Video Transcript

00:09 Robbie Vitrano: One of the requirements in business is clarity and a little bit of those who can't preach. But you need to be very clear about what it is you are trying to accomplish and who it matters to. I mean you really have to prove viability at the early stages. So, some people are blessed with endless supplies of money, but most aren't. And businesses need to have a validity in the marketplace and you need to decide, how that validity is established. So, in today's modern marketplace it's pretty clear. Right? It's not just profitability which sustain businesses, are their behavior. I mean there's more and more studies coming out. Guys like Jim Collins talk about it, Jim Stengel's new book, they are very specifically focused on that notion. That those companies that have developed an authentic corporate-social responsibility practices are actually achieving better performance in the marketplace. And I think that's a factor of one, that the people are buying companies than are in line with their values, especially now more than ever. That doesn't preclude that it needs to perform at a basic level, it needs to meet certain expectations in terms of price, or taste, or whatever the case may be, those things don't go away.

01:23 Vitrano: But in a world where essentially, I'm pretty well provided for, my needs are cut up, my boxes are checked when it comes to that need. And it's probably three or four providers, how you behave actually makes a difference. But I think the other side of that equation, which I think sometimes people miss about behavior is that those companies that are taking those little things, you know, the personal social things seriously, and developing practice around that are probably at that same level of precision in other areas of their business. So, if your corporate social responsibility is developed as a level of precision, if you understand what you're impacts are, you're probably just as focused on things like, you know, employee development and training, you know, securing cost of goods well, treating your [02:04] ____ network correctly, understanding your market entry, how that is iterated and prioritized. So, all those things I think matter as well. So, they go hand in glove, but they need to be developed in the beginning.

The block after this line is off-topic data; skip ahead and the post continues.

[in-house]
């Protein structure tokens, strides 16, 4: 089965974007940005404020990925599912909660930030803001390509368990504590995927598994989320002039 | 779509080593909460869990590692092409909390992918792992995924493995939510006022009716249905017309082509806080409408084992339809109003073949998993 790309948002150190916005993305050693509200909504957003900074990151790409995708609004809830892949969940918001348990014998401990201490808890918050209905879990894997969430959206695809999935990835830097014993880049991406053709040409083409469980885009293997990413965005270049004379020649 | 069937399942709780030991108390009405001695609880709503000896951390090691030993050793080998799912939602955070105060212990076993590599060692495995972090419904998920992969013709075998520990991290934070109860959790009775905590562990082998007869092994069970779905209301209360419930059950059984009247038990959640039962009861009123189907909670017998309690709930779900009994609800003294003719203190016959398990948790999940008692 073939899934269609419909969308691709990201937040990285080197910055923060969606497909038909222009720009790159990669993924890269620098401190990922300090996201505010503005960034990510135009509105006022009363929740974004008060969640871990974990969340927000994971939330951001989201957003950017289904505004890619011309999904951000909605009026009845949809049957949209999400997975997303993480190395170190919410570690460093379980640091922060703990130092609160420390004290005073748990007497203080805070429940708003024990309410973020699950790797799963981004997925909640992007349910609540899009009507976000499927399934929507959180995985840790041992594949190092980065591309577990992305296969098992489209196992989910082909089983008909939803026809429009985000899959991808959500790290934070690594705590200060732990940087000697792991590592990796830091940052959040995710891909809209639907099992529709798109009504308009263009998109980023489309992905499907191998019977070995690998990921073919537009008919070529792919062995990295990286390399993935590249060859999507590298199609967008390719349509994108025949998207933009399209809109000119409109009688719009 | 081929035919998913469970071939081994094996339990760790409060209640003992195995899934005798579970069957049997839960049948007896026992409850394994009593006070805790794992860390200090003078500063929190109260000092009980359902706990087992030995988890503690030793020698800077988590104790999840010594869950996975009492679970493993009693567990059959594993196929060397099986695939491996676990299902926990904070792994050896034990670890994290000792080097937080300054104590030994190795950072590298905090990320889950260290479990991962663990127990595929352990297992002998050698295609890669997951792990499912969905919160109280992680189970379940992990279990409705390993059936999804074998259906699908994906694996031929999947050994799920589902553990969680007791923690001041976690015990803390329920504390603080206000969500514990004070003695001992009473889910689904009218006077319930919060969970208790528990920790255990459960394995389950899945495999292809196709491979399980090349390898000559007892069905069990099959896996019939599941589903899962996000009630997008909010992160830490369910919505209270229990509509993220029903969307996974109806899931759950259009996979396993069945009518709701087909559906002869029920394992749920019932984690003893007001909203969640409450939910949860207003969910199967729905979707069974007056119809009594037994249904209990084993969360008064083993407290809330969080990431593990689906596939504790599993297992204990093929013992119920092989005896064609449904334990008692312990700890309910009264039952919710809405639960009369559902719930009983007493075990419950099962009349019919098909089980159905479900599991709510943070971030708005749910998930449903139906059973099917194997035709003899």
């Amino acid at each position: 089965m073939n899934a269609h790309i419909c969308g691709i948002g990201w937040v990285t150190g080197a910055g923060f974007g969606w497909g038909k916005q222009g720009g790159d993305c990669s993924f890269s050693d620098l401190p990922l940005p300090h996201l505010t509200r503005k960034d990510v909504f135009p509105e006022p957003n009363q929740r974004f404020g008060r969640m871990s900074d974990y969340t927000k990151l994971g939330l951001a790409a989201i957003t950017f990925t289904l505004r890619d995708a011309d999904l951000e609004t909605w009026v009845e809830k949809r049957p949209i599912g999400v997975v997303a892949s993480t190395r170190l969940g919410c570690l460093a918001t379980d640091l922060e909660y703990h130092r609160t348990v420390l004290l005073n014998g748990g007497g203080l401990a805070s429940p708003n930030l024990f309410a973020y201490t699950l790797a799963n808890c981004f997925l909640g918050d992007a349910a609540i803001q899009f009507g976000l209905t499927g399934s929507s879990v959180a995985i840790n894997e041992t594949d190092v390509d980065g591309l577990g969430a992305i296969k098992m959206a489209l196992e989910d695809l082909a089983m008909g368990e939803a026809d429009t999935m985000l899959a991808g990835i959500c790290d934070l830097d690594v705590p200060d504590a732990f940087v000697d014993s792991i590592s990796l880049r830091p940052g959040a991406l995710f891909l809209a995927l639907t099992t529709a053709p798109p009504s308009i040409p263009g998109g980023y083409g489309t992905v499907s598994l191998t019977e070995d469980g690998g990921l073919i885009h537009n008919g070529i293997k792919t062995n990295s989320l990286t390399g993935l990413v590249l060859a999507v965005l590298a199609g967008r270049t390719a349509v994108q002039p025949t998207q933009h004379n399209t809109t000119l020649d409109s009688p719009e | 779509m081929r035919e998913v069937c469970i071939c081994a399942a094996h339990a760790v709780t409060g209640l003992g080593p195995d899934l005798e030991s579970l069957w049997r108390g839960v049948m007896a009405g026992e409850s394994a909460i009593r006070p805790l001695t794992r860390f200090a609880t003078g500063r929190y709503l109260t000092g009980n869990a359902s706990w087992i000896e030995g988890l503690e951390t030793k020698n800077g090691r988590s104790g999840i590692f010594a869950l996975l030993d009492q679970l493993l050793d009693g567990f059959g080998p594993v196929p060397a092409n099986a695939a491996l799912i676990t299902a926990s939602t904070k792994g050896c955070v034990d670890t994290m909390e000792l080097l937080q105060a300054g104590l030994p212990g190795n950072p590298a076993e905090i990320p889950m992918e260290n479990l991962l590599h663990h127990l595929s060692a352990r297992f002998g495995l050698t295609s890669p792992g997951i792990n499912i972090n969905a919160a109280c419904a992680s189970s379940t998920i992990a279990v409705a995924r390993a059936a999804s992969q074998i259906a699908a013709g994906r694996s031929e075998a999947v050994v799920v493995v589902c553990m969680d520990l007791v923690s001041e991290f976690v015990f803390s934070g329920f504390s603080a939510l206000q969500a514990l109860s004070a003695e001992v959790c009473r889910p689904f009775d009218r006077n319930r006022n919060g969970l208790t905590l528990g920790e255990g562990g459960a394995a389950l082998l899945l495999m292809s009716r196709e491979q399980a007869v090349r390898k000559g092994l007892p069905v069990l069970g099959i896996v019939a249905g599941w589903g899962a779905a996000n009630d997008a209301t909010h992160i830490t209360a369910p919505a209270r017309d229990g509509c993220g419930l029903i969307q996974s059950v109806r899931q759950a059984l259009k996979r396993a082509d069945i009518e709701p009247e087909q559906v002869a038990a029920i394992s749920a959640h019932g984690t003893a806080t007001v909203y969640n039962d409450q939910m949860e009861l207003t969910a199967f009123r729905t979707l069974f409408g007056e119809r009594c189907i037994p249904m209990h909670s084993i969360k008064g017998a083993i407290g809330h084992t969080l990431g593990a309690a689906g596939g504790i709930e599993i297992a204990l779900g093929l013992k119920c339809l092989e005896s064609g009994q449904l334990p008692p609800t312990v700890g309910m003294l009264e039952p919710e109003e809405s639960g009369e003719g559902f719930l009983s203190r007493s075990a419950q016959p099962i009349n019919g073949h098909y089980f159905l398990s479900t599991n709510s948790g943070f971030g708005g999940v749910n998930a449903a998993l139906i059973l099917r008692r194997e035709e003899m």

02:16 Vitrano: So we needed a product and not that product, but actually that product is informative, because to your body when you eat a typical pizza, that's essentially how your body views that pizza. The highly processed refined carbohydrates in too much of our food essentially is the thing that is contributing to this epidemic of obesity and chronic disease in our culture. So what's interesting about how we eat is that about 30 or 40 years ago, American Heart Association ushered in the anti-fat campaign. So perhaps we should watch what we eat in fat, but I'm sure in this room probably 30 to 40% of you took a omega-3 tablet this morning or would in your normal, in your medicine cabinet.

03:04 Vitrano: So what you recognize now is that, actually now we eat fats, we talk about good fats. And now we understand that it's not fat that makes us fat, it's these processed carbohydrates, that essentially a door was opened about 40 years ago that allowed for marketers to scream non-fat which essentially equated to loaded with sugar or highly processed carbohydrates. So, we've sort of been duped into a diet and if you look at the time that the American Heart Association got behind telling us that fat is the villain, you'll also notice that's about the time that the obesity epidemic took off. So we needed a product not like this, but more like this. One that was made...